GRAPE: a graphical pipeline environment for image analysis in adaptive magnetic resonance imaging
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We present a platform, GRAphical Pipeline Environment (GRAPE), to facilitate the development of patient-adaptive magnetic resonance imaging (MRI) protocols.
GRAPE is an open-source project implemented in the Qt C++ framework to enable graphical creation, execution, and debugging of real-time image analysis algorithms integrated with the MRI scanner. The platform provides the tools and infrastructure to design new algorithms, and build and execute an array of image analysis routines, and provides a mechanism to include existing analysis libraries, all within a graphical environment. The application of GRAPE is demonstrated in multiple MRI applications, and the software is described in detail for both the user and the developer.
GRAPE was successfully used to implement and execute three applications in MRI of the brain, performed on a 3.0-T MRI scanner: (i) a multi-parametric pipeline for segmenting the brain tissue and detecting lesions in multiple sclerosis (MS), (ii) patient-specific optimization of the 3D fluid-attenuated inversion recovery MRI scan parameters to enhance the contrast of brain lesions in MS, and (iii) an algebraic image method for combining two MR images for improved lesion contrast.
GRAPE allows graphical development and execution of image analysis algorithms for inline, real-time, and adaptive MRI applications.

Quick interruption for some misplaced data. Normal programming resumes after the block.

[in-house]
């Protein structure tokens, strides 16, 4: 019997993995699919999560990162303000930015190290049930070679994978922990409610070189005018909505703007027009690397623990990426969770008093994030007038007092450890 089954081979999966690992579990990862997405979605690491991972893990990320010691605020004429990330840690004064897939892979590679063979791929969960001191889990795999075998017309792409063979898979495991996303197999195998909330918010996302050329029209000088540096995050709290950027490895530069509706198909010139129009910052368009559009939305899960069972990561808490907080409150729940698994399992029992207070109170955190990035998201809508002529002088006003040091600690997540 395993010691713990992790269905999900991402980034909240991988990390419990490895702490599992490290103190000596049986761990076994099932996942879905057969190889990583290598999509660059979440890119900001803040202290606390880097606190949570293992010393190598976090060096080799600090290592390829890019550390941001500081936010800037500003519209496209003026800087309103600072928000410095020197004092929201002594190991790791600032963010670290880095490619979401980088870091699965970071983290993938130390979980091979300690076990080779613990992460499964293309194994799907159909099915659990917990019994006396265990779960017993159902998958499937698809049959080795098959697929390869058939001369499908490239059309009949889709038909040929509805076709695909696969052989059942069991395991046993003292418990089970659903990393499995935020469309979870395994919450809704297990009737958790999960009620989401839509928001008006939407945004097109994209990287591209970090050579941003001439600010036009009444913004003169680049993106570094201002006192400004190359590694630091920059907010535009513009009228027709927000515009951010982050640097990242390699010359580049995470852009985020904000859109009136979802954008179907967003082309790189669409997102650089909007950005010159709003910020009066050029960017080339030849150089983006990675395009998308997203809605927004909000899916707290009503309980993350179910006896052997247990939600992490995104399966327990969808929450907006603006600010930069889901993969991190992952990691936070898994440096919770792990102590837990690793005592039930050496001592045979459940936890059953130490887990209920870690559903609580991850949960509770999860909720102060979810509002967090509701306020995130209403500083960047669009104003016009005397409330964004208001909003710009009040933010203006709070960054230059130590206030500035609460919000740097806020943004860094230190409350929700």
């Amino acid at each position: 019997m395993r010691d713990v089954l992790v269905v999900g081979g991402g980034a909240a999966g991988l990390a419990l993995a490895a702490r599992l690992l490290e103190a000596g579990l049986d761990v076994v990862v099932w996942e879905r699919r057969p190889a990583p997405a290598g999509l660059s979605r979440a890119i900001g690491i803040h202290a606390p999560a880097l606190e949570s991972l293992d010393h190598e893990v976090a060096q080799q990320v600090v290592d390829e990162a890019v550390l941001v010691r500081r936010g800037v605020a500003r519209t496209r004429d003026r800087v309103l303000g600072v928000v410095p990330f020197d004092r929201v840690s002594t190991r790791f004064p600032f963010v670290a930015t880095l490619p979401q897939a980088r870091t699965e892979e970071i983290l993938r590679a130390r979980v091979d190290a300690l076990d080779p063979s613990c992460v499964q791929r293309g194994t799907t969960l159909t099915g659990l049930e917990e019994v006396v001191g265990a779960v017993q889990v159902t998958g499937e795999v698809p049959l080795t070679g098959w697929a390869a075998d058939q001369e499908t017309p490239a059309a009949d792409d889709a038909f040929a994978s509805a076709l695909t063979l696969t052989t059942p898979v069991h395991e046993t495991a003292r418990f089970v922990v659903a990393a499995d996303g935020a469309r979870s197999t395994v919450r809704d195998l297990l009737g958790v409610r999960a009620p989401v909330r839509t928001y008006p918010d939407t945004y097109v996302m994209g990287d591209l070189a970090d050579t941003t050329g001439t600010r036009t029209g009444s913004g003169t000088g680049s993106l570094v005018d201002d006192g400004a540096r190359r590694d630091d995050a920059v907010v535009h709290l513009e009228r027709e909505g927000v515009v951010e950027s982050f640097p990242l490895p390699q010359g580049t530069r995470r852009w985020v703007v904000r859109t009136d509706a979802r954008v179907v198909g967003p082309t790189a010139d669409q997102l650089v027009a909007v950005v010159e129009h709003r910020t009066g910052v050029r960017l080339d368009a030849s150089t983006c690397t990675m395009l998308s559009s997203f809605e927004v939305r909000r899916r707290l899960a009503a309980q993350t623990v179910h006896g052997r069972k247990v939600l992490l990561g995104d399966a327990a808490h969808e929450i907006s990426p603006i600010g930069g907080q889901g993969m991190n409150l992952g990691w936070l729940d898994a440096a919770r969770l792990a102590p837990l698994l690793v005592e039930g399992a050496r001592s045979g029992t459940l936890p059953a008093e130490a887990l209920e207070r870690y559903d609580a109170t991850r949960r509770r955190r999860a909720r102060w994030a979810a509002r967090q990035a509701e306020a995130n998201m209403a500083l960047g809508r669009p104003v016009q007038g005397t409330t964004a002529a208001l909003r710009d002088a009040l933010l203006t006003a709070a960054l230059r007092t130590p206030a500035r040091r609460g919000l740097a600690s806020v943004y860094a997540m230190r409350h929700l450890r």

KeywordsGraphical user interface Patient-specific imaging Advanced computing Real-time Visual programming
This work was supported by the Clinical Translational Science Award (CTSA) Grant UL1 TR000371 from the e National Institutes of Health (NIH) National Center for Advancing Translational Sciences, and the Chair in Biomedical Engineering Endowment Funds. Stampede was generously funded by the National Science Foundation (NSF) through award ACI-1134872. We thank Xiaojun Sun for useful discussion and Vipulkumar Patel for help with the MRI experiments.
Compliance with ethical standards
Conflict of interest
The authors declare no conflict of interest.
This research was approved by the Committee for the Protection of Human Subjects of the University of Texas Health Science Center at Houston.
Informed consent was obtained from all participants included in the study.
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